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Mayor's New Budget Proposal Cuts City Employees, Takes Bite Out Of First Lady's Mental Health Initiatives

NEW YORK (CBSNewYork) -- Fearing a national economic slowdown, Mayor Bill de Blasio has proposed a new budget that for the first time during his tenure that actually reduces the number of city employees.

It also cuts the first lady's budget for mental health initiatives, CBS2's Marcia Kramer reported Thursday.

With an apparent eye on the White House, the mayor is trying out a new fiscal mantra that might play well on the campaign trail.

"This budget you will see is for a new era that we are entering into where we will focus on fiscal caution," de Blasio said.

De Blasio On Mental Health
Mayor Bill de Blasio announces his ThriveNYC mental health program. (Credit: CBS2)

The mayor said he is concerned about an uncertain economic picture nationally and globally, but that didn't stop him from proposing a $92.5 billion budget, an increase of $4 billion from last year, and an increase of $16 billion since he took office in 2014.

MORENYC First Lady McCray To Testify Before City Council About ThriveNYC Program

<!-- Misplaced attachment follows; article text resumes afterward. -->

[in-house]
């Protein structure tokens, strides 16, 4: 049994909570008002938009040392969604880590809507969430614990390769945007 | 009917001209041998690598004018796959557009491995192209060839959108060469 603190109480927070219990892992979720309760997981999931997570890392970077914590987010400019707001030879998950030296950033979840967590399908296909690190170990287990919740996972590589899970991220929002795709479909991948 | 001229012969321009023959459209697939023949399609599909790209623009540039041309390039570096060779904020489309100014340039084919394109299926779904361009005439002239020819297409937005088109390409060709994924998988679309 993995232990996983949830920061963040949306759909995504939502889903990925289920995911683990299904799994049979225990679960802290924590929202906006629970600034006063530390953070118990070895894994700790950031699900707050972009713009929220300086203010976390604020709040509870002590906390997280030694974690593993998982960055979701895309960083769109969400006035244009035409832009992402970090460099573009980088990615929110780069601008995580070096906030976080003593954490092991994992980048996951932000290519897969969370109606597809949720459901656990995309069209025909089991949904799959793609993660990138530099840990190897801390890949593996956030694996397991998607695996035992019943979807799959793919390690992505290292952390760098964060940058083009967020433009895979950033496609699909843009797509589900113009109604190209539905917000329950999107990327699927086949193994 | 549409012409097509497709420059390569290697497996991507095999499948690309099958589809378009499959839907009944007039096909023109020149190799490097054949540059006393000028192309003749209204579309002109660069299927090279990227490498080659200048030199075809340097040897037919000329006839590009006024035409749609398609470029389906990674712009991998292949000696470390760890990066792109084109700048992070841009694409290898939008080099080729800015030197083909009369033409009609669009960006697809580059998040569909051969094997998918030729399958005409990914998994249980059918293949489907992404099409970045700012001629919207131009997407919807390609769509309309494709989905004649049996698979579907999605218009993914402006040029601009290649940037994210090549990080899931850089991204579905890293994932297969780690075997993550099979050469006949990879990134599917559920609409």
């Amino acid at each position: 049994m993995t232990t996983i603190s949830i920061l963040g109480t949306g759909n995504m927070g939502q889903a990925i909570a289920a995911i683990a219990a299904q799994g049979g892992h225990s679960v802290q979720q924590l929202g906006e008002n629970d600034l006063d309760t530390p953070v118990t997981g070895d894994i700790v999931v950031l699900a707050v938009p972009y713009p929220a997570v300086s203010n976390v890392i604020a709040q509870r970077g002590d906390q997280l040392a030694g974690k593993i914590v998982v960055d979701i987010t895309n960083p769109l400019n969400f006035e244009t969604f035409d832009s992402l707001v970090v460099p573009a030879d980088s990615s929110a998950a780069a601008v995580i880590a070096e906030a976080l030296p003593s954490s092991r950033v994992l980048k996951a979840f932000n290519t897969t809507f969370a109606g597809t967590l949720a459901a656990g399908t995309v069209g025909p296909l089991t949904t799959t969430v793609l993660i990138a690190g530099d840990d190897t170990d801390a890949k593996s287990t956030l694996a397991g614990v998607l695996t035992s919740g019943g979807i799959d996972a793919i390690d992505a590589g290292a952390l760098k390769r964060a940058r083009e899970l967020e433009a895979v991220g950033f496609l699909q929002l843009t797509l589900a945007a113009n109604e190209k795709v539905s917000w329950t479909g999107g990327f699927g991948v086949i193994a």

Those funds go to hire more cops, more teachers for pre-K and 3-K and a host of other progressive initiatives, but this year, for the very first time, the total head count is going down, if ever so slightly.

"It is a modest decrease, a total reduction of 357 positions," de Blasio said.

That's in addition to 1,600 vacant positions the mayor is leaving unfilled.

Other belt-tightening measures include:

*$104 million from the education budget for extended learning time at renewal schools

*$6 million in cuts to cultural institutions

*$2.5 million in cuts to after-school programs

And a $9 million cut to the Mental Health Service Corps, which is part of first lady Chirlane McCray's cherished ThriveNYC program.

MORENot Everyone Is Convinced First Lady McCray's ThriveNYC Initiative To Combat Mental Illness Works

The mayor did his best to defend the program, whose effectiveness has been questioned.

"In most cases the results have been very positive. In a couple cases less so, and this Mental Health Service Corps is one example," de Blasio said. "The specific outcomes did not match the expectations and in that case it did not make sense to continue it."

Possibly anticipating the city council's reservations about ThriveNYC, budget director Melanie Hartzog said there would be more cuts to the program, but she wouldn't say what they are.

"For fiscal year '20 and out we will further revise the program. We will come back to everyone at adoption with more details," Hartzog said.

The mayor should probably gear up for a budget battle with the city council. Council Speaker Corey Johnson said the mayor's budget does not reflect the council's priorities. It seems there will be a lot of push-back before budget deadline at the end of June.

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